Lester dominant as Red Sox close in
In front of Fenway faithful, Boston chips away at Tampa Bay
BOSTON -- The Fenway Park air was crisp and autumn-like, even if it was technically still summer. The crowd -- the Major League record-setting 456th consecutive sellout -- was electric and playoff-like, even if it was still the regular season.
In many ways, Monday night felt like the start of the home stretch for the 2008 Red Sox, who stifled the Rays, 3-0, to narrow the deficit in the American League East to a mere half-game with two games left in this pivotal series for both teams.
Jon Lester was most responsible for the win, firing 7 2/3 dazzling innings, putting another notch in his breakout season. Jonathan Papelbon nailed it down by recording the final four outs for his 36th save.
"It's important," Lester said. "I think it was a little more important than a normal start, because, obviously, they're ahead of us now, and we're trying to get back into first place. It was a good atmosphere tonight in the ballpark. It almost felt like we were in the playoffs."
With a victory on Tuesday night, the Red Sox can move back into first place for the first time since July 17.
The Rays have held the top spot in the AL East since then, but the 85-58 Red Sox have been charging hard over the past couple of weeks.
While Tampa Bay has started September by losing six out of seven, the Boston, in what is easily their best stretch of the season, has reeled off 15 wins in its past 19 games.
"We're playing good baseball right now," said Lester. "We're swinging the bats and playing good defense. We're getting guys back at key times. Hopefully we'll keep going forward and keep this good thing going."
The home team has won all 13 games between the Red Sox and Rays this season.
In notching his 14th victory, Lester allowed four hits while walking three and striking out nine. The lefty was unscored on for the seventh time this season.
"Jon Lester has been a horse for us all year," said third baseman Mike Lowell. "He gave us a big start again. When you don't score a lot of runs, you've got to pitch well. That's exactly what we did."
The Rays couldn't help but pay their respects to the left-hander with the nasty stuff.
"His velocity is way up from where it had been in the past," said Rays manager Joe Maddon. "He's locating a lot better. He's got a really good cutter -- very good cutter."
All in all, the Red Sox couldn't have scripted a better start to this pivotal series. Mark Kotsay led off the bottom of the first with a walk and David Ortiz brought him home with a double off the Green Monster.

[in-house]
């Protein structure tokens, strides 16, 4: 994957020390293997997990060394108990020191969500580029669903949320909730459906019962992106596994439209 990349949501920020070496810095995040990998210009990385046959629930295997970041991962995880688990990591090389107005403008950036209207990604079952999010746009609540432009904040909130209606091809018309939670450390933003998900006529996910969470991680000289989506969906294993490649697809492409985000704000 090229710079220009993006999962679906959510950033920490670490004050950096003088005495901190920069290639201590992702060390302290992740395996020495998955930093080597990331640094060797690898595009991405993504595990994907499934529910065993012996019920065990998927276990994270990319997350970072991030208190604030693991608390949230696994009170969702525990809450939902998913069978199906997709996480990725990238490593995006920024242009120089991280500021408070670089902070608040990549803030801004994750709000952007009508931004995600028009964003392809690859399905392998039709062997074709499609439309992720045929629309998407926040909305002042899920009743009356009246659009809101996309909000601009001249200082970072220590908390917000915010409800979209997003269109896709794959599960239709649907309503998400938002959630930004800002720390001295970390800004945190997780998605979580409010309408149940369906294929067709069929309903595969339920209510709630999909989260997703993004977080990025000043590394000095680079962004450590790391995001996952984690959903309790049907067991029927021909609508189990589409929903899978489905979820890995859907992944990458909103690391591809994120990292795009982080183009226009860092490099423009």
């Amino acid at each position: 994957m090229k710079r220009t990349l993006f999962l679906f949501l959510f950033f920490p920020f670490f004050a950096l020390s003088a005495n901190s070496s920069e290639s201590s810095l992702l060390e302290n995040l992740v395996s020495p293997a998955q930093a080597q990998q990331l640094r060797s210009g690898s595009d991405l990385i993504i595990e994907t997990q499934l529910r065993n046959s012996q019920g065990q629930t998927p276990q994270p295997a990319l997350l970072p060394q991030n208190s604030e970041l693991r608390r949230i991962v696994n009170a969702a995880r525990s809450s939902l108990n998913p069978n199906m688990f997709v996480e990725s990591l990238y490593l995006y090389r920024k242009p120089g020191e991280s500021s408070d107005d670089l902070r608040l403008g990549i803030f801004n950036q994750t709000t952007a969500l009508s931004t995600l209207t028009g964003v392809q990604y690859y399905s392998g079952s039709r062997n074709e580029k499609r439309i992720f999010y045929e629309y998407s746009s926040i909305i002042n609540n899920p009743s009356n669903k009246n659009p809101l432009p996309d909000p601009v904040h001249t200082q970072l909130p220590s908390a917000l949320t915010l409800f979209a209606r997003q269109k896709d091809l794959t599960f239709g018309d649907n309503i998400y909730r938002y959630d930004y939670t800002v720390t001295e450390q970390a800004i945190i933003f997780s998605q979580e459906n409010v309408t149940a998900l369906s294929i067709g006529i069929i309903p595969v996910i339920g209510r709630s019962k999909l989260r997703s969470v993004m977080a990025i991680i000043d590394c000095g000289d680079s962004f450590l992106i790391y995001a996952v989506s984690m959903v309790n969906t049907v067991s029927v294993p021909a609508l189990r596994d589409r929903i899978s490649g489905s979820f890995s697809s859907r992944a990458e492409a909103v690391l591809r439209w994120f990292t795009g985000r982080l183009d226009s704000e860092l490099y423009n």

Kevin Youkilis followed with an RBI single up the middle, and was thrown out trying to reach second on the throw to the plate.
But Jason Bay took away the sting of that out, clubbing a towering solo shot over the Monster in left-center to make it 3-0. For Bay, it was his sixth homer since joining the Red Sox.
"Once again, home runs happen when you least expect them and that was the last thing on my mind," said Bay. "I was just trying to get a good swing on the ball. It was nice to get that one early."
That three-run spot turned out to mean everything. After that, Rays right-hander Edwin Jackson -- who went seven-plus innings with six strikeouts -- was filthy.
Then again, so was Lester, who has been lighting up the radar gun at a time of the season when other pitchers are beginning to show fatigue.
"He looks like he's built to give you a lot of innings," manager Terry Francona said. "His delivery is solid. He's a big, strong kid. He seems to be getting stronger. The ball's coming out of his hand better now than it has at any time all year."
With Lester at 106 pitches after seven innings, it was fair to wonder if he was done for the night. But in a show of faith, Francona sent him back out for the eighth.
Lester swiftly retired the first two betters before surrendering a single to Ben Zobrist and a ground-rule double by Carlos Pena.
Francona came out to get Lester, who was greeted with a thunderous standing ovation as he walked off the mound.
In came Papelbon, who blew a 97-mph fastball by Rocco Baldelli to end the eighth.
"Obviously, when you bring in Pap, it's a good situation," said Lester. "I had two batters before that to try to get out of it and didn't do it, and you have the best closer in baseball. Bring him in -- it makes it a little easier."
With 19 games left, the Red Sox are making their push.
"It's been a good couple of weeks," said Lester. "We've been swinging the bat well, playing good defense, had some good pitching. It sounds easy enough and obvious, but we're just playing consistent baseball right now. We're not letting up and we keep pushing the throttle and going forward."
Ian Browne is a reporter for MLB.com. This story was not subject to the approval of Major League Baseball or its clubs.